View scenes from The Egyptian Cinderella
"The Egyptian Cinderella" is a story that has toured nationally several times. This page is for teachers to use to extend the learning experience after your school assembly.
The script is available for school productions.
The Egyptian Cinderella, considered to be the oldest of the many Cinderella stories, may be based on true events. It first appeared in written form in the First Century BCE, written by the Roman historian Strabo. The pharaoh Amasis II, who ruled from 570 to 526 BCE, was said to have married a Greek slave girl named Rhodopis, meaning rosy cheeks, who was said to have served with a slave named Aesop, the legendary teller of fables. As for the rest, who knows?
Discuss: How is the Egyptian Cinderella story similar to the classic Cinderella story we've always heard? How is it different?
One excellent retelling of the Egyptian Cinderella is The Egyptian Cinderella by Shirley Climo (HarperCollins 1989)
Other Cinderella books:
- The Korean Cinderella by Shirley Climo (HarperCollins 1996)
- The Persian Cinderella by Shirley Climo (HarperCollins 2001)
- Yeh-Shin: a Cinderella Story from China by Ai-Ling Louie (Puffin Books 1982)
- The Golden Sandal: a Middle Eastern Cinderella Story by Rebecca Hickox (Holiday House 1999)
- The Rough-Face Girl (Native American) by Rafe Martin (Putnam & Grosset 1998)
- The Irish Cinderlad by Shirley Climo (HarperCollins 1996)
- Cinderella (The Oryx Multicultural Folktale Series) (The Oryx Press 1992) This book compares Cinderella stories from 25 cultures!
At your local library 398.2 and j398.2 is where you will find more folktales from around the world.
Falcon a type of a bird
Hieroglyphics ancient Egyptian pictorial writing system
Horus the Egyptian sun god, often depicted as a falcon
Pharaoh a ruler or king in Egypt
Servant/Slave: what is the difference?
The Egyptians had more than one system for writing. Hieroglyphics is the best known and perhaps the oldest, but it was used mainly for formal purposes such as inscriptions, as it was more picturesque and elaborate. Heiroglyph means "holy writing", because it was believed to be a gift from the gods. The symbols were both pictographic and phonetic; it was common to write a word such as "cat" by including both a picture of a cat and the symbols that spelled out the word for cat.
The symbols were not necessarily written in a straight line, however, but could be arranged any way the writer pleased.
Our interpretation of hieroglyphic writing. The two human figures in the middle are a couple getting married. The horseshoe shaped symbols on the bottom left are 10s. 2 of them plus the 1 = 21. Followed by a beatle. In the bottom right corner you will notice a Pharaoh sitting on his thrown. Therefore it reads "You must get married by your 21st birthday or else your daffy uncle will become Pharaoh", or so we like to think.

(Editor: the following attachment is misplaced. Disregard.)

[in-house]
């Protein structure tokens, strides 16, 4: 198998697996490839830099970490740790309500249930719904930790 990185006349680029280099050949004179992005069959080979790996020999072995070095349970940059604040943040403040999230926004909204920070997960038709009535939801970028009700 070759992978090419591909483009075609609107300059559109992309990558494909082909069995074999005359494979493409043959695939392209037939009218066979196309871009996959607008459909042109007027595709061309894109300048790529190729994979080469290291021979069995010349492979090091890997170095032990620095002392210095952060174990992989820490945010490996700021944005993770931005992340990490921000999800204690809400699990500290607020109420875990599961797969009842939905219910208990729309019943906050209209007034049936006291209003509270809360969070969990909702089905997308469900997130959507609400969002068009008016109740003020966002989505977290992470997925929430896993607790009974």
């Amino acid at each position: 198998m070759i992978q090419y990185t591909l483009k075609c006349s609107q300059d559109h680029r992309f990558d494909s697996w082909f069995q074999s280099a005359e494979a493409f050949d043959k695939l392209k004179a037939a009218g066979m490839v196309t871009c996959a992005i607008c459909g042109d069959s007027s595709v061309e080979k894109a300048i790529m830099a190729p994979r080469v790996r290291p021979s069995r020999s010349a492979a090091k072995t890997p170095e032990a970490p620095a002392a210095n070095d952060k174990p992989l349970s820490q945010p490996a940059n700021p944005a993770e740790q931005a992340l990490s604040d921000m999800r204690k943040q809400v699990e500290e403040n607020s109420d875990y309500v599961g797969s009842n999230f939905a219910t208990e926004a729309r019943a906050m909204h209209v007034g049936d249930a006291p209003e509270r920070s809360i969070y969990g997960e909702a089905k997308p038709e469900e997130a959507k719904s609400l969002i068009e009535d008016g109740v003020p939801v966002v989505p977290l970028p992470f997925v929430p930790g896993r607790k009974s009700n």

After doing a bit of research have your students write in hieroglyphs. Additional Resources for learning hieroglyphics: http://www.greatscott.com/hiero/ (no affiliations)
Egyptians believed in more than 100 different gods. They also believed that the gods communicated to them with omens from animals or other things in nature. In the show the falcon is a symbol of the sun god Horus.
Discuss: Why do the servants tease Rhodopis? Because she is different from them. She is from Greece and doesn't look like they do. They think they are better than her because she is a slave and although they are servants they get paid for their work. What is wrong with their behavior? How does Rhodopis deal with their bullying? What can we learn from it?
Egypt and Greece are located not far from each other, just across the Mediterranean Sea, a major trade route for all kinds of cargo (including slaves). The capital of Egypt, where the Pharaoh lived, was called Memphis. It was located on the Nile River, not far from the Mediterranean Sea. Its ruins can now be viewed just outside the modern city of Cairo.
Learn more about pharaoh Amasis II, who ruled from 570 to 526 BCE
- We like this site http://www.eyelid.co.uk/numbers.htm (dead link) for learning more about how the Egyptians used and developed mathematical concepts. (no affiliations)
In ancient Egypt the workers would often work in time to music in the field. What types of repetitive movements might they have used while working? Have the students demonstrate and experiment with movement.
Notes from the Composer: To suggest the music of ancient Egypt, I composed the dance tune using what is sometimes called the Egyptian scale: C-D-Eb-F#-G-Ab-B-C. (This is only one scale to be called the Egyptian scale.) Additionally, I used modern instrument sounds that suggest some of the instruments that would have been used: the oboe, the harp, the tambourine and the trumpet. The Egyptians played a double-barreled reed instrument called the zummara that might have sounded somewhat like the modern oboe or clarinet.
Have your class put on their own version of the Egyptian Cinderella play using the script by our award winning playwright.
What was the falcon puppet made out of? An old boot and a feather duster. Does this give you any ideas about how to use common objects to create something new? What could you use to make a puppet out of?